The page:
Overseas investment close to $50 billion mark
According to the Finance Ministry on Friday, Koreans’ overseas investment in the first nine months grew 21.6 percent to $44.5 billion, including investments by individuals.
This is a record amount for the first three quarters of a year. At the current rate, overseas investments will almost undoubtedly exceed last year’s $49.8 billion.
Financial investments saw a particularly sharp increase. In the first nine months of this year, financial investment including insurance increased 43 percent year-on-year to reach nearly $17 billion. The second-largest category of investment was in manufacturing, which grew 22 percent to reach $14.7 billion. Real estate investment was up 33.9 percent to reach $5.25 billion.
The biggest decline was in wholesale and retail, which dropped 18.2 percent, to $1.44 billion.
By region, investment in Asia grew 14.8 percent to $14.4 billion followed by North America with $11.6 billion won, up 26.7 percent, while investment in Europe amounted to $10.5 billion, up 35 percent.
The only area that saw a decline was the Middle East, which saw a 35.7 percent drop to $360 million.
By country, the United States remained the top destination for investment. Koreans in the first nine months of this year invested $10.3 billion, up 20.4 percent.
Even with three months left, Korean investment in the United States had almost reached the $10.8 billion made in 2018.
The country that saw the sharpest increase in investment was Singapore, which surged 111 percent to $2.5 billion. China trailed behind with a 55.7 percent increase to $4.8 billion.
Among the top five countries that Koreans invested in, Vietnam was the only one that saw a drop. Investment in Vietnam declined 7.2 percent year-on-year to $2.32 billion.
The government said the increase in overseas investments showed Koreans were trying to seek stable investments abroad.
“Due to an increase in liquidity, investment in short-term financial products [overseas] and in major real estate for stable profits has increased,” said a Finance Ministry official.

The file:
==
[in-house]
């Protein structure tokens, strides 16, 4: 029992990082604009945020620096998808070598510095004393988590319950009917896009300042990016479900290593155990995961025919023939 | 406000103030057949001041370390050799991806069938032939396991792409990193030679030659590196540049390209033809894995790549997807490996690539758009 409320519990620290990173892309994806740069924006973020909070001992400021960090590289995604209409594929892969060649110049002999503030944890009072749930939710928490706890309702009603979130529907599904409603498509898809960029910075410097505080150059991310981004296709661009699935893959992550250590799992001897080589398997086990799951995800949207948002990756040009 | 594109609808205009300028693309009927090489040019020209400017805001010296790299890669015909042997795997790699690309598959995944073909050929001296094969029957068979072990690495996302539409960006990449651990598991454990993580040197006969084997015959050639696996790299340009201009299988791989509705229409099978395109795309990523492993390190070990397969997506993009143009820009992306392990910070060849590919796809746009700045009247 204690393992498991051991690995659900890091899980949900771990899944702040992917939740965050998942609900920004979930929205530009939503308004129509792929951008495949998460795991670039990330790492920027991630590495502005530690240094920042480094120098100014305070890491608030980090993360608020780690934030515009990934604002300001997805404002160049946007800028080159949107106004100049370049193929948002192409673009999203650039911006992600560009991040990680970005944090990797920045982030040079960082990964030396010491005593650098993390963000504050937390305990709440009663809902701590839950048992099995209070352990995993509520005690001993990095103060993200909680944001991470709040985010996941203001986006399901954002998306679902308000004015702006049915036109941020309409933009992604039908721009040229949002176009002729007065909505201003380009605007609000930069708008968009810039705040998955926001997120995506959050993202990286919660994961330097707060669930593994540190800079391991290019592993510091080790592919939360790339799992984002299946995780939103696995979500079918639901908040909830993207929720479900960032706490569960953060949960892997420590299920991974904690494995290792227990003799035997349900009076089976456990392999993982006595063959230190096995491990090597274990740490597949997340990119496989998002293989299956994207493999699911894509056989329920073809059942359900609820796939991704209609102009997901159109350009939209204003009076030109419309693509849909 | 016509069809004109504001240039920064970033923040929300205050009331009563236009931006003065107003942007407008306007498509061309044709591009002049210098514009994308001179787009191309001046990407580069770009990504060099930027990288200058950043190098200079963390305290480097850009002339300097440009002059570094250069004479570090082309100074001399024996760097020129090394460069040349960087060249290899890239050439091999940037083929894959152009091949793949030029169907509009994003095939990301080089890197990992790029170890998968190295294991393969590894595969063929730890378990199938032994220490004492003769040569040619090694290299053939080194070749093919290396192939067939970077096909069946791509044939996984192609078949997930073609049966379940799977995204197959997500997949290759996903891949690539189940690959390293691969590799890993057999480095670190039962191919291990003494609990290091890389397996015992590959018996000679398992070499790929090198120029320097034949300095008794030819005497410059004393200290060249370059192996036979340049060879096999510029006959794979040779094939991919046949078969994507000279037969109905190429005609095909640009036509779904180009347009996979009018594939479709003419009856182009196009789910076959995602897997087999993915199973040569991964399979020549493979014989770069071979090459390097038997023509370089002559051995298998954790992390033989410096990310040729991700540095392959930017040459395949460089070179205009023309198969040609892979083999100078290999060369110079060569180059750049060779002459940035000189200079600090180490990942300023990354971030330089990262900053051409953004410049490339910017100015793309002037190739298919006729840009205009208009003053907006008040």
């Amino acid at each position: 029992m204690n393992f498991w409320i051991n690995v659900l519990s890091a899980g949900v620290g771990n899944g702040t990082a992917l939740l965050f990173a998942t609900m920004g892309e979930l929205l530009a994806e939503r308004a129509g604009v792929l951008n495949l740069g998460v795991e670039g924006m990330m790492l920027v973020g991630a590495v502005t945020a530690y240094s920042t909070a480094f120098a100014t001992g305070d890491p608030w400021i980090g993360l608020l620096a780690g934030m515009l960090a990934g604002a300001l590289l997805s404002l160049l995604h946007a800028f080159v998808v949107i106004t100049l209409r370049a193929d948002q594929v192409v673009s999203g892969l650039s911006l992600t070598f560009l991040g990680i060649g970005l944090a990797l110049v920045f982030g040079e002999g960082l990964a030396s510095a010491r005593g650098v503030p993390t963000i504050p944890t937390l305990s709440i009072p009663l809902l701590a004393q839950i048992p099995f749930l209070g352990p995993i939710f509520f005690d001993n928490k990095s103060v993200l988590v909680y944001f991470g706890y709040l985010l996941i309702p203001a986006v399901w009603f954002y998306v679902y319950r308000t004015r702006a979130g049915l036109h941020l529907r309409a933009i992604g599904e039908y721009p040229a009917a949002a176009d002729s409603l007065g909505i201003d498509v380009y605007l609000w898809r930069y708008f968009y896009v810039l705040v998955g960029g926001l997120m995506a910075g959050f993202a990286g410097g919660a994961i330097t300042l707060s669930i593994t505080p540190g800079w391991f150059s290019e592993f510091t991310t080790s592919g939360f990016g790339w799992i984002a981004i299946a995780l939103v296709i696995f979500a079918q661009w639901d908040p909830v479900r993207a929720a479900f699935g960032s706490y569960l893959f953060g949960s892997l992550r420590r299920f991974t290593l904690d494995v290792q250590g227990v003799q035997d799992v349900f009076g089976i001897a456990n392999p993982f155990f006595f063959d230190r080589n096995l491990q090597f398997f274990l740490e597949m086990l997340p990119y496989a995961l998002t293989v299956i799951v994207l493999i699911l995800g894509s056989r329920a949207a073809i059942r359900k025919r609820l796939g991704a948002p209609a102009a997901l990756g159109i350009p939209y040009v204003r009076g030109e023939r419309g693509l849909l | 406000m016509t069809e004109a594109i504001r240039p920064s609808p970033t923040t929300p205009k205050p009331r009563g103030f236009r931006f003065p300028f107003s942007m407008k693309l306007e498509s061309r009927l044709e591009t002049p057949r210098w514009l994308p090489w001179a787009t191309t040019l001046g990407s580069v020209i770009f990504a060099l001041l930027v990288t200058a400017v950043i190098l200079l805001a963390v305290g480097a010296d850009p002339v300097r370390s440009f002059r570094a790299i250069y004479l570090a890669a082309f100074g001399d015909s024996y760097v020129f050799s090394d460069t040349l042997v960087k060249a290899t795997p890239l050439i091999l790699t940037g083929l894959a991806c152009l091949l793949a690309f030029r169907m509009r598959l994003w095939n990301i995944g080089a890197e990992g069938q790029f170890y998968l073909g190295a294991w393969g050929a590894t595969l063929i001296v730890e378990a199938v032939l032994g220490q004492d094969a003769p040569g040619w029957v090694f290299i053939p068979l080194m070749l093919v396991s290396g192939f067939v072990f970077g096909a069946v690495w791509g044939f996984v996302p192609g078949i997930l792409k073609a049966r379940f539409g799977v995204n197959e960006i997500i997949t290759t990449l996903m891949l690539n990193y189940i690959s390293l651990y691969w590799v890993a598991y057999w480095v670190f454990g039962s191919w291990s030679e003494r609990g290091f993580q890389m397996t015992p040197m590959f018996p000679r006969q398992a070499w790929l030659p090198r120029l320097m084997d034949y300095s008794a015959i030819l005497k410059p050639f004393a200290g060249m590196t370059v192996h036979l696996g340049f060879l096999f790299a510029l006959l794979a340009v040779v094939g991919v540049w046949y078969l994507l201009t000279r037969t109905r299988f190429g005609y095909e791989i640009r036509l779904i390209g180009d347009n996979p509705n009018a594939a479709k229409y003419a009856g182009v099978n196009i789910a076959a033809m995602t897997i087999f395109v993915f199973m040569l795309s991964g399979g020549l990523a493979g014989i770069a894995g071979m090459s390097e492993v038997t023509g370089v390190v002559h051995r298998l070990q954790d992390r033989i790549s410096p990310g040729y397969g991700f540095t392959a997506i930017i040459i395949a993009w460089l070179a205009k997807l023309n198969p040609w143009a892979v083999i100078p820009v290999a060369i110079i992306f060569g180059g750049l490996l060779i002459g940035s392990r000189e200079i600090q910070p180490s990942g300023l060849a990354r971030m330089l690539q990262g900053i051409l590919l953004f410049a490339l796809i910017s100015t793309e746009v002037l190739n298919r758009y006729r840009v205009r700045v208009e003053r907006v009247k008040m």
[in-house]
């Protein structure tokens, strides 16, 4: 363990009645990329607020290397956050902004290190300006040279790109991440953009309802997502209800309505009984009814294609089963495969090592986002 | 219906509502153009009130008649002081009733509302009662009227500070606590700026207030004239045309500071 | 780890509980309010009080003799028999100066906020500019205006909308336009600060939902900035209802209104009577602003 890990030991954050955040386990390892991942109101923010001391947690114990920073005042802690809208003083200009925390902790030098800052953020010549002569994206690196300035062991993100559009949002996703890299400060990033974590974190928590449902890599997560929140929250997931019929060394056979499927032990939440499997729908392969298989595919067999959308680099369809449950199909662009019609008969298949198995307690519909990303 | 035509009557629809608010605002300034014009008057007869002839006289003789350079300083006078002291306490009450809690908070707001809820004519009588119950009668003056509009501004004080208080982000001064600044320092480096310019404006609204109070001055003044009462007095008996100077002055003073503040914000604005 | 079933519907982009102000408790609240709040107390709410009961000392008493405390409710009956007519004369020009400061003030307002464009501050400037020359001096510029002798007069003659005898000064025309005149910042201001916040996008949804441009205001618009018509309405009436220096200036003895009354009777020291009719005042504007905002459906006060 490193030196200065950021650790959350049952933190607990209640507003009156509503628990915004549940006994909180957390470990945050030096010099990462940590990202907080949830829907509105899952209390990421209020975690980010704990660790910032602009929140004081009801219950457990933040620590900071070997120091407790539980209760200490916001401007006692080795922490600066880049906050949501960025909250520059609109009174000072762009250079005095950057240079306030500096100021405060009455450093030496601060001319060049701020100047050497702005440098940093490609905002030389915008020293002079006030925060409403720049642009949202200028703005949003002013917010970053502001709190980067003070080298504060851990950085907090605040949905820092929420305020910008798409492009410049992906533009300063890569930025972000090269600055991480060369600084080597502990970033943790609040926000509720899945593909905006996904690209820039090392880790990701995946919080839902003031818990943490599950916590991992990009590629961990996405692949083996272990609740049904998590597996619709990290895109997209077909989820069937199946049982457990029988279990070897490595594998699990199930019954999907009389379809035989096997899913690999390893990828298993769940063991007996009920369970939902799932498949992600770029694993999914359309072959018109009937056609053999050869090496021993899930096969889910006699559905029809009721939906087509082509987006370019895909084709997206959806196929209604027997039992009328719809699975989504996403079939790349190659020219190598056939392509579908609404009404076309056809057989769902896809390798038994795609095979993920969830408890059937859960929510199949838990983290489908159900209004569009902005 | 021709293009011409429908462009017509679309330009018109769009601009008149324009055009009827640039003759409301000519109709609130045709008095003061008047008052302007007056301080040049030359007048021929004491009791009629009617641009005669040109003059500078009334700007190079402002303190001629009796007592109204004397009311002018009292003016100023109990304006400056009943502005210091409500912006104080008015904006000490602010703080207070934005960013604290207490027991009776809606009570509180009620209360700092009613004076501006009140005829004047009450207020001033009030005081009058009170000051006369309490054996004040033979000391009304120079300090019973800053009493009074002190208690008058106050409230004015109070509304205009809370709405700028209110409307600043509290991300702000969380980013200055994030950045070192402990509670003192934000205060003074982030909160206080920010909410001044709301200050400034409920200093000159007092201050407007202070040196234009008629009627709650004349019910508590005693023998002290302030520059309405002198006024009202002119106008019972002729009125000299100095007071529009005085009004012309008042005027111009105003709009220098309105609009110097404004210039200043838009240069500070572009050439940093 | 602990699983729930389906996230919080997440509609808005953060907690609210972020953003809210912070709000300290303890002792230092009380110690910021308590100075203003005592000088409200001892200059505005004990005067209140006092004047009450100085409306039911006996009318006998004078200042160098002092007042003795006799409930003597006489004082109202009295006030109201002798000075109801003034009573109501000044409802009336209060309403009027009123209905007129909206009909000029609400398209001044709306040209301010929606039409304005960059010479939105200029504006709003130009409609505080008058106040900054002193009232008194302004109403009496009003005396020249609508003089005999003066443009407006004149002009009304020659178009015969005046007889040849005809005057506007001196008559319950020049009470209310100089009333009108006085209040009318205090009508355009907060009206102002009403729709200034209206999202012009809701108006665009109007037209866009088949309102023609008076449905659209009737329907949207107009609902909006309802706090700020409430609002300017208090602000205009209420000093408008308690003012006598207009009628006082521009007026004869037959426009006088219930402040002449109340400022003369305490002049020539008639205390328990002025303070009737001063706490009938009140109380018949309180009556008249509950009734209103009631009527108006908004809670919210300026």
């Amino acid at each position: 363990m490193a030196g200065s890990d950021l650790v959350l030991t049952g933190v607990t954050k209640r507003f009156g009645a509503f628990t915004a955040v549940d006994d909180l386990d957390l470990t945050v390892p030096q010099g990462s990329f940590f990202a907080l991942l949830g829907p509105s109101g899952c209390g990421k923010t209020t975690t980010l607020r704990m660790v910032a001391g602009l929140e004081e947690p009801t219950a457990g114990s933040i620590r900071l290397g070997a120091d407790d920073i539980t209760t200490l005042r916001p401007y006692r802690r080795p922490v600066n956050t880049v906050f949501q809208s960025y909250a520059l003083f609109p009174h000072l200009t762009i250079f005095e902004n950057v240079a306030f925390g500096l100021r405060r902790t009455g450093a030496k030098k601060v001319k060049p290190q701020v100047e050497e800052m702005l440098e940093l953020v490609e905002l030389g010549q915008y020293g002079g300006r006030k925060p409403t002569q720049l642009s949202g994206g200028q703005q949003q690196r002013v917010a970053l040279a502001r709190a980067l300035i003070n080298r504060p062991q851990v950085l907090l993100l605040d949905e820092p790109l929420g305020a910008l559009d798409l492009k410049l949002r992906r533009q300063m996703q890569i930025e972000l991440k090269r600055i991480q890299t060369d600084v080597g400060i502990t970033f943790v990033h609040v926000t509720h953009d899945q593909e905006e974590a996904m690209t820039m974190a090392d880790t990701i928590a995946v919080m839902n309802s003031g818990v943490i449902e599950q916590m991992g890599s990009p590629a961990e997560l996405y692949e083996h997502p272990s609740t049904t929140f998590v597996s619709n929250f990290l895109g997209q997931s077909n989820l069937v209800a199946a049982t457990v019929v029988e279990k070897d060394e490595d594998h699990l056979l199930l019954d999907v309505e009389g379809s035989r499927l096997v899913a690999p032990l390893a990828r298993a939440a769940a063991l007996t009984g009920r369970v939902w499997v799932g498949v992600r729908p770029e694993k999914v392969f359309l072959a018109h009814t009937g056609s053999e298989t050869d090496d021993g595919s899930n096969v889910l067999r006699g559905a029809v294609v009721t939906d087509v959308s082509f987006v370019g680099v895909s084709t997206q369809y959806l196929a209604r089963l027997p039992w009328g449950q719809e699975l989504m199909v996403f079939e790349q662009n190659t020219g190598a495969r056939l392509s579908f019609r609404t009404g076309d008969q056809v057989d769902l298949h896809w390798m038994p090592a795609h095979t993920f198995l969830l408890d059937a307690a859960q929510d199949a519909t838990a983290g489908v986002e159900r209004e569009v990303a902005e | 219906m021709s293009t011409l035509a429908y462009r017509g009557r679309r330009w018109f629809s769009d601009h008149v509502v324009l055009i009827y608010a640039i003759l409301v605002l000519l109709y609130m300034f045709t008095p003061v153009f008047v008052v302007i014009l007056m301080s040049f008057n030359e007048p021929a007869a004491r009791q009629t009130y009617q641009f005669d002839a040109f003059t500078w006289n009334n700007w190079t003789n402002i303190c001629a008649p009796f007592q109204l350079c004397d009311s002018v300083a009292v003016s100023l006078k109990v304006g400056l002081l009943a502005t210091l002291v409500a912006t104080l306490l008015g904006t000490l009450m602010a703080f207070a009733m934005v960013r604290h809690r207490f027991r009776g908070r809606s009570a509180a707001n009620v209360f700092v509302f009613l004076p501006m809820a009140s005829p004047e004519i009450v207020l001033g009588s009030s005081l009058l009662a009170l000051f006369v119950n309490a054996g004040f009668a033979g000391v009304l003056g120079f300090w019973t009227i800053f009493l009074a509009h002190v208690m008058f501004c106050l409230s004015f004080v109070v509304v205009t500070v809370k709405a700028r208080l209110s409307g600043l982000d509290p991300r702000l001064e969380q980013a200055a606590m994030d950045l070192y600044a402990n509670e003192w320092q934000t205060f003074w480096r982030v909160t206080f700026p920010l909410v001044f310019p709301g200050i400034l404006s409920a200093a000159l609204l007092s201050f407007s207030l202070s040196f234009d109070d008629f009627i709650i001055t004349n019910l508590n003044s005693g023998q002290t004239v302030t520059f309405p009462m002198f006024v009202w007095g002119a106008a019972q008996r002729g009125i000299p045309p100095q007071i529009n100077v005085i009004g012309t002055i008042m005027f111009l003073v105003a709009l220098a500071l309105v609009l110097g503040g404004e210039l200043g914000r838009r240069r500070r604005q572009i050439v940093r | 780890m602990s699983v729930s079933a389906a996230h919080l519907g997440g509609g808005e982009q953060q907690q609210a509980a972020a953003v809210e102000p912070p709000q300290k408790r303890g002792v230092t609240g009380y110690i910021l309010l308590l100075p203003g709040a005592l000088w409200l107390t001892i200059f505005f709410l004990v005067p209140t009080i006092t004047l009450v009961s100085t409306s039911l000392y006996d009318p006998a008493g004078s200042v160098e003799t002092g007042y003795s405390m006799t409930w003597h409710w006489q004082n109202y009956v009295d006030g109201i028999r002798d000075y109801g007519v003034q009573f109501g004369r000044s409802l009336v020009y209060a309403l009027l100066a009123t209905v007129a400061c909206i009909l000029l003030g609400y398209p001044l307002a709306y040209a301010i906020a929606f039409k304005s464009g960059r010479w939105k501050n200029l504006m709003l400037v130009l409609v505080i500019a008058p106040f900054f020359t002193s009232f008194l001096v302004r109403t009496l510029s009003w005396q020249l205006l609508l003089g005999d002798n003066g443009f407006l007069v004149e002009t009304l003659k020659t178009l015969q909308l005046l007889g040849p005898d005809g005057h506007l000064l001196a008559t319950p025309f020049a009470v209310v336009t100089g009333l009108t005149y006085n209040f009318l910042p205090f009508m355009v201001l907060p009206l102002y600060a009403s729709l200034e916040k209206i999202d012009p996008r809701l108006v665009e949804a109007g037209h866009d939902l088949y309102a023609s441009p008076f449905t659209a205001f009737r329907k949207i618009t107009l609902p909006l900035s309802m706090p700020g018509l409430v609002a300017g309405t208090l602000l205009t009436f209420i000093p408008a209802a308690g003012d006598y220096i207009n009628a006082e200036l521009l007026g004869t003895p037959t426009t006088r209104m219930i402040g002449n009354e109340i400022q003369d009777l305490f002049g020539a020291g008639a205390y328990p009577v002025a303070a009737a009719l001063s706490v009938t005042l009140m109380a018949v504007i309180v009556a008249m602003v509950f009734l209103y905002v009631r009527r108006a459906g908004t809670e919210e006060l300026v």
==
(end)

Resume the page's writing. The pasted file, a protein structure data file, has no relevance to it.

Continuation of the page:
The domestic market has been suffering from shrinking investment since the second quarter of 2018.
While the decline recently has eased, third-quarter investments of companies dropped 4 percent.
When releasing its top economic priorities for next year on Thursday, the government emphasized investment domestically.
“Our first priority in breaking through [the stagnant economic situation] is investment,” Finance Minister Hong Nam-ki said Thursday. “The recovery of investment will determine the depth of next year’s economic rebound.”
In the third quarter alone, overseas investment actually declined 5.8 percent compared to the same period a year ago, reaching $1.28 billion.
While investments in finance and real estate rose, manufacturing investment saw a sharp drop.
Overseas investment in manufacturing fell 32.5 percent year-on-year to $3.1 billion on worries over the U.S.-China trade dispute.
Investments in the United States declined 26.5 percent and China saw a sharper drop of 31.8 percent in the third quarter.
On the flip side, investments in finance rose 10.6 percent to $5.3 billion while investment in real estate surged 61.2 percent to $2.16 billion.
BY LEE HO-JEONG [email@example.com]
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